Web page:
At the coldest time of year, hot meals are bringing Islanders together. Six nights and one afternoon a week from January through March, churches around Martha’s Vineyard welcome everyone to take a seat and enjoy a free community supper or lunch.

This year’s community meals are off to a strong start, according to regular customer Kenny Ivory.

“At St. Augustine’s Thursday, they had about 30 people, and last night at Trinity it was packed,” Mr. Ivory said, during Sunday afternoon’s lasagna lunch at the Federated Church in Edgartown.

“I try to go to all of them,” he said. “It’s fun. Yes, the food is delicious, but it’s the people — talking to the people.”

Each community meal has its own distinct character. Trinity Worship Center in Oak Bluffs provides table service, like a restaurant, Mr. Ivory said. The First Congregational Church of West Tisbury welcomes side dishes and offers rides to people who can’t get to the meal on their own. They also extend the community dinners through April.

Lasagna on Sundays, and dinners every other night of the week at Island churches. — Jeanna Shepard

The Federated Church has been serving its Sunday lasagna lunch for almost a decade.

“This is the beginning of our eighth year,” said churchgoer Pam Butterick, who has led the volunteer effort there since its start. While reading a newspaper article about the Island’s community meal network, Ms. Butterick recalled, she saw a gap in the schedule.

“I thought, nobody’s doing Sunday and we’re all here,” she said.

While the evening meals are usually home-made casseroles, soups and salads prepared by volunteers, store-bought lasagna made perfect sense for Sunday afternoon at a busy church.

“People can make their own, but we know we can rely on the Stouffer’s,” Ms. Butterick said. “We could be in church all morning and still have a hot meal ready.”

Along with lasagna, the Federated Church lunch offers salad, garlic bread and dessert. Sunday, there was Caesar salad and a mixed green salad with a choice of dressings on the side. Nearby were plates of brownies, cupcakes and split blueberry muffins, with coffee and decaf dispensers alongside.

While Ms. Butterick presided, 13-year-olds Nick Carpenter and Connor Graves, both from Edgartown, served meat and vegetable lasagnas to guests arriving for firsts and returning for seconds. All the volunteers wore bib aprons and food service gloves and Ms. Butterick kept a ball cap over her hair. Though the meal is free and no donations are taken, the service strictly observes public health rules, she said.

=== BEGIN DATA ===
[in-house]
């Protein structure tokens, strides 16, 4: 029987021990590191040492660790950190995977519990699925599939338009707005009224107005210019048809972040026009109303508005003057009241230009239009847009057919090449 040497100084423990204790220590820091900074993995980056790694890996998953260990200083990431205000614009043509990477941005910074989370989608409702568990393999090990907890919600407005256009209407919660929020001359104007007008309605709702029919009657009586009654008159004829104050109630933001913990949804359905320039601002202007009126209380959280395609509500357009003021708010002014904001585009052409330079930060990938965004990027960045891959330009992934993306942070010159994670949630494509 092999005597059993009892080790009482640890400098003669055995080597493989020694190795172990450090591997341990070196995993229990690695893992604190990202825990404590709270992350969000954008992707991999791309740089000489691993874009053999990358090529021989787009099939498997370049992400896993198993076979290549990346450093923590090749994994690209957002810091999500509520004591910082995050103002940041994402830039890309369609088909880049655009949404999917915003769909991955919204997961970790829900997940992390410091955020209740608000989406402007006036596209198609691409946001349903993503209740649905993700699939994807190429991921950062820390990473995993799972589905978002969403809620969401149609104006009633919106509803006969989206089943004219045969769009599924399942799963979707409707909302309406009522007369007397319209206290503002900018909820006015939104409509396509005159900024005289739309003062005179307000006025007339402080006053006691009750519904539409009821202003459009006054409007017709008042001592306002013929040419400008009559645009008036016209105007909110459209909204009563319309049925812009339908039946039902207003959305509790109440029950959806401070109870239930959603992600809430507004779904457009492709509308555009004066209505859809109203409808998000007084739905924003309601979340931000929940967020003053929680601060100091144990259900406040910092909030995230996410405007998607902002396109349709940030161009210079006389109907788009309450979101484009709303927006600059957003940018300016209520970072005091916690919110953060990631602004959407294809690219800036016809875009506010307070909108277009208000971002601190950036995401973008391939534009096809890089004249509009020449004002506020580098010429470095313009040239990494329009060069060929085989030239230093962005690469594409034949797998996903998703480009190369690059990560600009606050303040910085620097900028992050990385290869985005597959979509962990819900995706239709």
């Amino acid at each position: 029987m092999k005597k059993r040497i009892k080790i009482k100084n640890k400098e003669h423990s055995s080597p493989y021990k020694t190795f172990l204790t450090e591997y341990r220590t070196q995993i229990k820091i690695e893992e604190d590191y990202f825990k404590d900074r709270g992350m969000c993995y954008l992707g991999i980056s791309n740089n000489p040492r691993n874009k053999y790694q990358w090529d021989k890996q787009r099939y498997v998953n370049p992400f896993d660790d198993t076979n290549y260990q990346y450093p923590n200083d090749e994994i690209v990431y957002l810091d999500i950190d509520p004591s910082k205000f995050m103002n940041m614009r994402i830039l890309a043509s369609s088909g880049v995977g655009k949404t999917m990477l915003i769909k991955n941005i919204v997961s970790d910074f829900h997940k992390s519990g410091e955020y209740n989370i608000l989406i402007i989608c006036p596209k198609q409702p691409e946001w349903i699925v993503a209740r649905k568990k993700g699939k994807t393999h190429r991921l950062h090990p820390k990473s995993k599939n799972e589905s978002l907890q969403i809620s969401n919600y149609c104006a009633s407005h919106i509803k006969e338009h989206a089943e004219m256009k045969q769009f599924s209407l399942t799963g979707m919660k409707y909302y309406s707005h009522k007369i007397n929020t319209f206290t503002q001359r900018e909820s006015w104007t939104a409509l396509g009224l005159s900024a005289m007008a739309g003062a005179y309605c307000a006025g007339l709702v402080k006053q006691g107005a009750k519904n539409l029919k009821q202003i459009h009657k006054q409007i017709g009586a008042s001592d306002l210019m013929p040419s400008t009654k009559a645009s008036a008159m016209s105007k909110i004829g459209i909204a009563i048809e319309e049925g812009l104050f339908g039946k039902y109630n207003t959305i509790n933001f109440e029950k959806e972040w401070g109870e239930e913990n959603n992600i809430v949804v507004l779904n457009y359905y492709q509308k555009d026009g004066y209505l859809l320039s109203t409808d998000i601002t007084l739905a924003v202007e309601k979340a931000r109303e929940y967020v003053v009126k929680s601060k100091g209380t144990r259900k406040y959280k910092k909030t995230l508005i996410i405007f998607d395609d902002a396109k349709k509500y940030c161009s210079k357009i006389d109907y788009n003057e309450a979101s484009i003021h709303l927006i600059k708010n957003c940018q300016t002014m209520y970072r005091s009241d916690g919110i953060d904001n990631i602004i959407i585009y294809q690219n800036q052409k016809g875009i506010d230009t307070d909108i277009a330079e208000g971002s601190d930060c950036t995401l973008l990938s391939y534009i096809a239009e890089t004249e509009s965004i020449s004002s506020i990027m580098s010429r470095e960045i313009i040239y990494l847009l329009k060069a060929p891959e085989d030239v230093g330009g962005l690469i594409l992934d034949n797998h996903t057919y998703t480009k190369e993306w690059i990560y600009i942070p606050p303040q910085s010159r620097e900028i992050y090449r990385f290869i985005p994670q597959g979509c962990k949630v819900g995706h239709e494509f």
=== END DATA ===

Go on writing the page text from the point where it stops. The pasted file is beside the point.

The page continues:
Four party-size pans of lasagna are usually enough to go around, Ms. Butterick said, and there’s always a pan reserved for any Houses of Grace winter shelter guests who spend the night there on Mondays. Leftovers are sent home to shut-ins and the church always delivers a meal to its retired minister, John Schule, she said.

Food and fellowship go hand in hand. — Jeanna Shepard

All ages are welcome at the community meals, though on Sunday the servers were the only young people at the lunch. With school resuming Monday, many Island families were likely still away or just returning from vacation, Mr. Ivory said.

Nick Carpenter, who also serves as a youth usher at the church, is an old hand at dishing out lasagna. He’s been volunteering at the lunches for the past couple of years. For Connor Graves, it was a new experience.

“I like it so far,” he said. “Nick invited me and I need some community service hours for school, and I like doing stuff like this.”

Along with volunteers, Sunday’s lunch drew a mix of individuals, including a VTA bus driver on break, and couples who mingled across long tables in the church hall.

“There’s a lot more need on this Island than a lot of people realize. It’s amazing how many people don’t even have a place to live,” said Harvey Beth, who came to lunch with his wife, Ellie. Both are Federated Church members and volunteers.

“The church has really stepped up,” Mrs. Beth said.

During the week, the community supper schedule rotates through St. Andrew’s Church in Edgartown (Mondays), Chilmark Community Church (Tuesdays), First Congregational Church of West Tisbury (Wednesday’s), St. Augustine’s Church in Vineyard Haven (Thursdays), Grace Episcopal Church in Vineyard Haven (Fridays) and Trinity Church in Oak Bluffs (Saturdays).

Dinner hours are 5:30 p.m. to 6:30 p.m. except on Thursdays, when St. Augustine’s begins at 5 p.m.

The Houses of Grace winter shelter, also in effect through March, is at the Federated Church on Mondays, in the St. Andrew’s parish house Tuesdays, at Good Shepherd Parish Center in Oak Bluffs Wednesdays, at Federated again on Thursdays and at St. Andrew’s on Fridays, Saturdays and Sundays.

Shelter hours are 7 p.m. to 7 a.m. with dinner, bedding and breakfast included, and all ages are welcome.

The Houses of Grace warming center at Good Shepherd is open Mondays from 12:30 to 2 p.m. and Tuesday through Saturday from 11 a.m. to 2 p.m.